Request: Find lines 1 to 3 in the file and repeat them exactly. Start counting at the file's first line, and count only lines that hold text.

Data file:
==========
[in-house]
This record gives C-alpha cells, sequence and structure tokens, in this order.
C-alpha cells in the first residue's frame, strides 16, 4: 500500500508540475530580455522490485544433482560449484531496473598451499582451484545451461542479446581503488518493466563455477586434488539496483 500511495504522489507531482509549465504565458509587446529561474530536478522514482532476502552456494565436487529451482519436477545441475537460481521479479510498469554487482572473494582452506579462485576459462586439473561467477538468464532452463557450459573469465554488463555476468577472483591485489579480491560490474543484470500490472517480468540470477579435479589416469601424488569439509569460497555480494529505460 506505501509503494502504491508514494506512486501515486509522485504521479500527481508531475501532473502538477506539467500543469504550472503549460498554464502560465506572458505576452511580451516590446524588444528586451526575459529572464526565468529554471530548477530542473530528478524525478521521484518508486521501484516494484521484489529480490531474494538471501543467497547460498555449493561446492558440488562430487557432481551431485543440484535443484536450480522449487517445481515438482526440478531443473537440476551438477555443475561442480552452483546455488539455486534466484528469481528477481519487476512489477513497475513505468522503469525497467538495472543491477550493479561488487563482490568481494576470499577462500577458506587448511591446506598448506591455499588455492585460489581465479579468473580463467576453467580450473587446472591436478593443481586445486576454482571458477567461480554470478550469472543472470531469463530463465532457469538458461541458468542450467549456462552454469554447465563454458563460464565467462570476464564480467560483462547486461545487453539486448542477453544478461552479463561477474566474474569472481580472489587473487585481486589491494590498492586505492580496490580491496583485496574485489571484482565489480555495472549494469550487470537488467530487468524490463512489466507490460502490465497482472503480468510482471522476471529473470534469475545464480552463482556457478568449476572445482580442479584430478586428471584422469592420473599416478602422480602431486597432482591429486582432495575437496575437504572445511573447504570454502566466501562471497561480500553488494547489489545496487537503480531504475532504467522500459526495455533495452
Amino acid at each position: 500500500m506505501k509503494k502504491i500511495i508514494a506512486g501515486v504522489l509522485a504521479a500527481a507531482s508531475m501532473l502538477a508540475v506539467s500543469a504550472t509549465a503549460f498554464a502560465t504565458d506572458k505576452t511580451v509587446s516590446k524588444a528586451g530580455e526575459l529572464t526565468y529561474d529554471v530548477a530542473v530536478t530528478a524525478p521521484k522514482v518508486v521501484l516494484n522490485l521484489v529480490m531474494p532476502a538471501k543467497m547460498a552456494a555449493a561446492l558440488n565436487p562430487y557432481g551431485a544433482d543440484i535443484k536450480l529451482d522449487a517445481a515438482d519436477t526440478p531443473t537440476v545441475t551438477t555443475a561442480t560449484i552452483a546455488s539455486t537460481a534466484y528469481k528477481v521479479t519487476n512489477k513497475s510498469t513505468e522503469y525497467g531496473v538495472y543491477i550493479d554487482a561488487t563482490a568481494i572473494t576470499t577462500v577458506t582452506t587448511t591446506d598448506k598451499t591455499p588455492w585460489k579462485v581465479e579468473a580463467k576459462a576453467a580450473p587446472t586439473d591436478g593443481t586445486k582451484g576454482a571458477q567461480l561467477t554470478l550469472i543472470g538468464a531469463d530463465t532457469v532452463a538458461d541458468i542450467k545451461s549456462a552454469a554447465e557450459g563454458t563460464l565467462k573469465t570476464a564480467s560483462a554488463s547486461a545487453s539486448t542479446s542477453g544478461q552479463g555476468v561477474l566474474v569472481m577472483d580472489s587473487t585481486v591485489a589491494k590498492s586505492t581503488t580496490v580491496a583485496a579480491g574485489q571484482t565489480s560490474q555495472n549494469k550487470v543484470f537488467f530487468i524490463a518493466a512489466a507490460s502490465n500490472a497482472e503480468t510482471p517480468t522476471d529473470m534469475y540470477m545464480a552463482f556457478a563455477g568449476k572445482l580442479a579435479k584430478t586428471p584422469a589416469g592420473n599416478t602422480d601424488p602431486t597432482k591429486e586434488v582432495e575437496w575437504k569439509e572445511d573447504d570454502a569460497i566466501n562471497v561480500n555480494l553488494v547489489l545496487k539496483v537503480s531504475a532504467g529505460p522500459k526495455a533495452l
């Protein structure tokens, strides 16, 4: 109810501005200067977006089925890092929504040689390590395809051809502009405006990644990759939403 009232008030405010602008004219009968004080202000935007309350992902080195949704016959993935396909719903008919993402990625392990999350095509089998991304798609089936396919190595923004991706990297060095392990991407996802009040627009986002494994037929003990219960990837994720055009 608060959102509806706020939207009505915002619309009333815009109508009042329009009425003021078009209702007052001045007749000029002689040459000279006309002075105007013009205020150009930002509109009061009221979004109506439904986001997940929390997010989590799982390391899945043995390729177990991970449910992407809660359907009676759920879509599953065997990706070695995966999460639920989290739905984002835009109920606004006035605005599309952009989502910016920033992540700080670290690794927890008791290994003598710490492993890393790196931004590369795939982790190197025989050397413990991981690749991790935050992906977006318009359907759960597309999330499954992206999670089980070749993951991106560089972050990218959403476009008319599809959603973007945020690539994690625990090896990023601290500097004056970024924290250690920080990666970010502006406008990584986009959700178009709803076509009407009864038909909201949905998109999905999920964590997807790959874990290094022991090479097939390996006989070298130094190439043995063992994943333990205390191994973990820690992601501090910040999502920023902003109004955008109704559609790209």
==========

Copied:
[in-house]
This record gives C-alpha cells, sequence and structure tokens, in this order.
C-alpha cells in the first residue's frame, strides 16, 4: 500500500508540475530580455522490485544433482560449484531496473598451499582451484545451461542479446581503488518493466563455477586434488539496483 500511495504522489507531482509549465504565458509587446529561474530536478522514482532476502552456494565436487529451482519436477545441475537460481521479479510498469554487482572473494582452506579462485576459462586439473561467477538468464532452463557450459573469465554488463555476468577472483591485489579480491560490474543484470500490472517480468540470477579435479589416469601424488569439509569460497555480494529505460 506505501509503494502504491508514494506512486501515486509522485504521479500527481508531475501532473502538477506539467500543469504550472503549460498554464502560465506572458505576452511580451516590446524588444528586451526575459529572464526565468529554471530548477530542473530528478524525478521521484518508486521501484516494484521484489529480490531474494538471501543467497547460498555449493561446492558440488562430487557432481551431485543440484535443484536450480522449487517445481515438482526440478531443473537440476551438477555443475561442480552452483546455488539455486534466484528469481528477481519487476512489477513497475513505468522503469525497467538495472543491477550493479561488487563482490568481494576470499577462500577458506587448511591446506598448506591455499588455492585460489581465479579468473580463467576453467580450473587446472591436478593443481586445486576454482571458477567461480554470478550469472543472470531469463530463465532457469538458461541458468542450467549456462552454469554447465563454458563460464565467462570476464564480467560483462547486461545487453539486448542477453544478461552479463561477474566474474569472481580472489587473487585481486589491494590498492586505492580496490580491496583485496574485489571484482565489480555495472549494469550487470537488467530487468524490463512489466507490460502490465497482472503480468510482471522476471529473470534469475545464480552463482556457478568449476572445482580442479584430478586428471584422469592420473599416478602422480602431486597432482591429486582432495575437496575437504572445511573447504570454502566466501562471497561480500553488494547489489545496487537503480531504475532504467522500459526495455533495452